Upintheair's Revolver Festival of Independent Theatre wraps up its first week today at The Cultch. Yesterday I cycled over to take in a matinee of Caezr: 33 Cuts, by Human Theatre Collective (HTC).
An adaptation of Shakespeare's Julius Caesar, the devised work is set in the near future, with Canada fractured along regional lines (Quebec has finally separated) and facing a run on natural resources and energy supplies. Having successfully deposed the elected government of Cascadia, the corporate triumvirate of Julius (a suitably stentorian Jordon Navratil), Cassius (Nick Preston), and Brutus (Fojan Nixie Shabrang) agree on a plan to consolidate power and dupe the citizens into investing (quite literally) in their manufactured crisis. But when Julius starts enjoying the adulation of the crowds (Victoria Lyons and Tami Knight, forming a perfectly in sync chorus) and exercising a bit too much doit de seigneur for their liking, Cassius and Brutus, together with their fellow conspirator Casca (Randall vanderEnde), hatch a plot to bring Julius down.
Interestingly, the machinations of Cassius, Brutus and Casca are lifted directly from Shakespeare, with Preston and Shabrang especially showing great facility with the Bard's verse. While the speeches certainly work within the context of the piece's updated plot, and serve to foreground the vexed moral and ideological position of Brutus in particular, it's not clear to me why these sections weren't also adapted into the contemporary prose used throughout the rest of the play. A third verbal register is comprised of autobiographical address, with each cast member at a certain point stepping out of their role to speak directly to the audience about an aspect of their individual life stories that collectively add up to a portrait of the people versus institutional orthodoxy.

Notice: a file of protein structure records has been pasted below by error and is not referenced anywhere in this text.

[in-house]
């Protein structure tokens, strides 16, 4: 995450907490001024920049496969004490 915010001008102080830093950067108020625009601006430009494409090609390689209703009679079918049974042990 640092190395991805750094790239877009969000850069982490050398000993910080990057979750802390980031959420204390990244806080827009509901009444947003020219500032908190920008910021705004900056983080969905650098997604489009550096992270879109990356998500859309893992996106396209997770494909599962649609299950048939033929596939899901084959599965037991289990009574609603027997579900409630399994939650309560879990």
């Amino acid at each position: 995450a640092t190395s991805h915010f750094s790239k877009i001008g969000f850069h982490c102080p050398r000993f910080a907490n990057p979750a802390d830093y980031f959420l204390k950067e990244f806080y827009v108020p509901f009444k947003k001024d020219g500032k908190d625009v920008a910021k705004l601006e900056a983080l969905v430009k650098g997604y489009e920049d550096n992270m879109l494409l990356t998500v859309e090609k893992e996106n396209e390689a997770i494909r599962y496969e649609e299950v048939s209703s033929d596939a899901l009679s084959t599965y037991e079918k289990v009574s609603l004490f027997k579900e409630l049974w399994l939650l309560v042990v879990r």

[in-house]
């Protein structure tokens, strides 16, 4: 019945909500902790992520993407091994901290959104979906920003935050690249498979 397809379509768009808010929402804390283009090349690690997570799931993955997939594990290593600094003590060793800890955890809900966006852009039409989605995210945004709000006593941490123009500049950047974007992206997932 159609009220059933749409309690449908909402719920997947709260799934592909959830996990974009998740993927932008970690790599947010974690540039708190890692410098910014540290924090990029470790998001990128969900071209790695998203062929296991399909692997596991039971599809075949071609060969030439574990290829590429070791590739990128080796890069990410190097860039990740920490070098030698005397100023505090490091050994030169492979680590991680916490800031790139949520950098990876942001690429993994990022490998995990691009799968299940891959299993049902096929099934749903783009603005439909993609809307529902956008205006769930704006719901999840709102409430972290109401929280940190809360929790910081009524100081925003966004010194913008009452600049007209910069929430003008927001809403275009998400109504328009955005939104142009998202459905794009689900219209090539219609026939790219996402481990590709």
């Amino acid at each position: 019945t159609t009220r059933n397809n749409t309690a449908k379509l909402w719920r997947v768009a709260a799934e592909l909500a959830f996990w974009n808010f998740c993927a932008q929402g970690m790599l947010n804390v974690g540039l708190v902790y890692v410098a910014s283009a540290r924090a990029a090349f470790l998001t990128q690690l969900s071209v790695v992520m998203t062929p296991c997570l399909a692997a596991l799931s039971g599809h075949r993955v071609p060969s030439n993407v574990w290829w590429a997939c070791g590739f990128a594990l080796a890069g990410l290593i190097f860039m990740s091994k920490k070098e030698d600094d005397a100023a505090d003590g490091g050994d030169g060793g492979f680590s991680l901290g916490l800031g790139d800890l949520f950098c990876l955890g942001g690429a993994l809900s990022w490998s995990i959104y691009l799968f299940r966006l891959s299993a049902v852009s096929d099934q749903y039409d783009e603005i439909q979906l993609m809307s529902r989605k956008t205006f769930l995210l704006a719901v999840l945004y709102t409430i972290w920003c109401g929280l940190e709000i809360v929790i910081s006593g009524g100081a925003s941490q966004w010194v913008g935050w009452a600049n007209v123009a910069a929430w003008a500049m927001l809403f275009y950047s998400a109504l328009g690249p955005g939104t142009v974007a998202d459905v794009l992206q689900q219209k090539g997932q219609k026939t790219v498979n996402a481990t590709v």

Layered on top of all of this, there is also a physical score, no doubt influenced by the Viewpoints training that several members of HTC have, I know, undertaken. When the collective is moving together and the physical score supports the words/story in recognizably illustrative displays of shape, gesture and spatial relationship (as when, at the beginning, Lyons hands each of her fellow company members an apple and they place the fruit between their index and pinky fingers on their left hands), then this compositional element can be quite beguiling. However, for too much of the piece, which takes place on an otherwise bare stage, with no exits or entrances, movement seems mostly to be a way to punctuate speeches. Consequently, there is so much to-ing and fro-ing of characters between upstage and downstage that one starts to think of a chessboard.
Which may not be a bad metaphor for the various maneuverings of power and politics being enacted in this work.
The Revolver Festival continues through next Sunday, May 25th. There is a lot more exciting new work to see.